"And no one goes into it." Aric said.
    "I want to." Kerrigan’s eyes were bright, her smile radiant and wild. "I want to see what's on the other side."
    "Bad things," Aric said. "My mother always said dragons came from the north."
    "Dragons come from Kenria," Kerrigan said dismissively. "I don't think they are there anymore. My tutors taught me how myths are made. If something has stories told about it, and in the stories, it gradually changes from mortal to immortal, they called it mytho something. Mythopoeiac."
    "I've never heard of that," Aric said, stung.
    "Hardly anyone has," Kerrigan said. "It’s a stupid sounding word for smart people to make other people feel stupid."
    Aric hummed to himself, a thinking habit, and said, "My dad said there wasn't any such thing as Kenria. He said it was a fairy place, and that if you took a boat out to sea you would eventually come back to our land. That there was nothing else but islands and water."
    "He would know." Kerrigan pushed him with her shoulder, playfully enough that he would understand there was no meanness in her words. Aric had not had her education, and she didn't fault him for it, though she sometimes wished he had.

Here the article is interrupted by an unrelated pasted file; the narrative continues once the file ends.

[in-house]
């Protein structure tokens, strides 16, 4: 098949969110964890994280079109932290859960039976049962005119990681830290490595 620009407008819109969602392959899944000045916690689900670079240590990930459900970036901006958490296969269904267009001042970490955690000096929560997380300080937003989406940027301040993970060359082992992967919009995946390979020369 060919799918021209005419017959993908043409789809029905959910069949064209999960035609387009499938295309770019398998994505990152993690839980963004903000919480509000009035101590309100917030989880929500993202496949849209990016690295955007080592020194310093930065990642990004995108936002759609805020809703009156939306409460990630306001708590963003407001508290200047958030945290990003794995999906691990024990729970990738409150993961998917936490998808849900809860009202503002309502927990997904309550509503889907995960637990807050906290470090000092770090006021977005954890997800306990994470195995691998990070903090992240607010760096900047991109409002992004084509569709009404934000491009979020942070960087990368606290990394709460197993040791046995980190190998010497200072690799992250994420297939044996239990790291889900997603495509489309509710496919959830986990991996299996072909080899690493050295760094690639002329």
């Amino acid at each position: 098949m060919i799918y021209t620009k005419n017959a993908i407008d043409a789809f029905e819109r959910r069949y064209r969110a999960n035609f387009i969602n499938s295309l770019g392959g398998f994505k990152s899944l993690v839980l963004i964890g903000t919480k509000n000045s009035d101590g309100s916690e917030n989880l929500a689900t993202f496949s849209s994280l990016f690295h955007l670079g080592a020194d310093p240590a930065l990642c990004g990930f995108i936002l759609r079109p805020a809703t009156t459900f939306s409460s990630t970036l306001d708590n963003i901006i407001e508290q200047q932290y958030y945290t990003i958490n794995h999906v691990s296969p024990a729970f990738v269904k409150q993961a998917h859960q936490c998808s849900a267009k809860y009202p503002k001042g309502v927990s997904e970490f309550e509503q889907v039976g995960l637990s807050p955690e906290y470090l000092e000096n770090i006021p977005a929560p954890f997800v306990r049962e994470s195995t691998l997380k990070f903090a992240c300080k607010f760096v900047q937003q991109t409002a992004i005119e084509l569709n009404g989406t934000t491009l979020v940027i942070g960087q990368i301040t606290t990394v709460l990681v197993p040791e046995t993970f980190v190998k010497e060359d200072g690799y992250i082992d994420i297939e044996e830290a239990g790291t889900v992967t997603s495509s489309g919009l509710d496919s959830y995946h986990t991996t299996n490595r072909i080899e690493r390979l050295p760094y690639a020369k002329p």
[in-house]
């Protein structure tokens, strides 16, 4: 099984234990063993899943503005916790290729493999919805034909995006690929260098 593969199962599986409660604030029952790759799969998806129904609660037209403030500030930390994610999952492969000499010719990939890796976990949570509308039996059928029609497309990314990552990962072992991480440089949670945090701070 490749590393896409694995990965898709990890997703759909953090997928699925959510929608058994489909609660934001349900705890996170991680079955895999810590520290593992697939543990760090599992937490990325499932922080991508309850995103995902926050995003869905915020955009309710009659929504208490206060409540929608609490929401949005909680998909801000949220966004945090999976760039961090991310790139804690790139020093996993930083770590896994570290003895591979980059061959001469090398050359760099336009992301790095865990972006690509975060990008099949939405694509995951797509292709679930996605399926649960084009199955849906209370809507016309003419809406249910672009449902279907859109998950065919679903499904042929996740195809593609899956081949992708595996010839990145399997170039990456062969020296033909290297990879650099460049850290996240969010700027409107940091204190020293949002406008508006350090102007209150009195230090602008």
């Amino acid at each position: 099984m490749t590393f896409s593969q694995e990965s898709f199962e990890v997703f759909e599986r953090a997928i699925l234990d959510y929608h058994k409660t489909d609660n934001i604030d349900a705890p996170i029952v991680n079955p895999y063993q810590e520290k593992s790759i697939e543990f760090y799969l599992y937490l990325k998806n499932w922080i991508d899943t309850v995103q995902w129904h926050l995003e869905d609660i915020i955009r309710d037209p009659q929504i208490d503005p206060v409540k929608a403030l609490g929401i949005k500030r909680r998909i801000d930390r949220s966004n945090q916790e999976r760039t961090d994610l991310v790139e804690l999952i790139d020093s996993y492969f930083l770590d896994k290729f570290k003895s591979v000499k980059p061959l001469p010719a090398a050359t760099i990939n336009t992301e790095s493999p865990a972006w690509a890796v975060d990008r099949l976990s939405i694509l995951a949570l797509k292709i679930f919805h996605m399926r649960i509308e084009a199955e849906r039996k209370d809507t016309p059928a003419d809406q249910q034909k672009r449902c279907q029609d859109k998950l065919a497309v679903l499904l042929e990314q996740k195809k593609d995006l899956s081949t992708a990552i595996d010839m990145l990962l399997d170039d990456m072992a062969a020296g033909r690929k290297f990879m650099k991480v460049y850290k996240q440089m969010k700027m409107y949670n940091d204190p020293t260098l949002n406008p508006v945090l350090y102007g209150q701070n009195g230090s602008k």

"The people of the city may have the truth," she said. "We can ask them soon enough, and stand on the wall at the edge of our world."
    Aric didn't respond. He just followed.
    Ashram was the name of the city as well as the land. Outside of it, there was nothing more than a scattering of hamlets and small towns. The foothills were not as fertile as the rolling coast of Carrolan, or even the somber plains of Petronia. Most of its population resided in the single metropolis that had been built in a crescent guarding the pass. Its southern front was shielded by a wall, broken in places, and at its highest not grand compared to what protected Petronica. Ashram had never faced a great threat from the south, and few conquerors of any age would have wished to usurp its burden. 
The gates were open during the day, and a pair of guards signalled them to stop as they came through.
    "Passports," he said.
    "What do you mean?" Aric asked.
    The man snorted, looking to his friend, "Like he's never heard of ‘em."
   "I haven't." Aric said truthfully, and Kerrigan was just as confused.
The second guard took pity. "Passports are papers, " he said, "they tell us who you are and where you've been. Where do you come from?"
    "The Keepholds," Kerrigan said. "We've never had papers."
    "Keepholds," the first guard groaned. "Well, you look backwoods enough for that.       You have money?"
    "Some," Aric said," not much."
    "You need papers if you want to stay in the city. Hamlet'll take you to the registry office."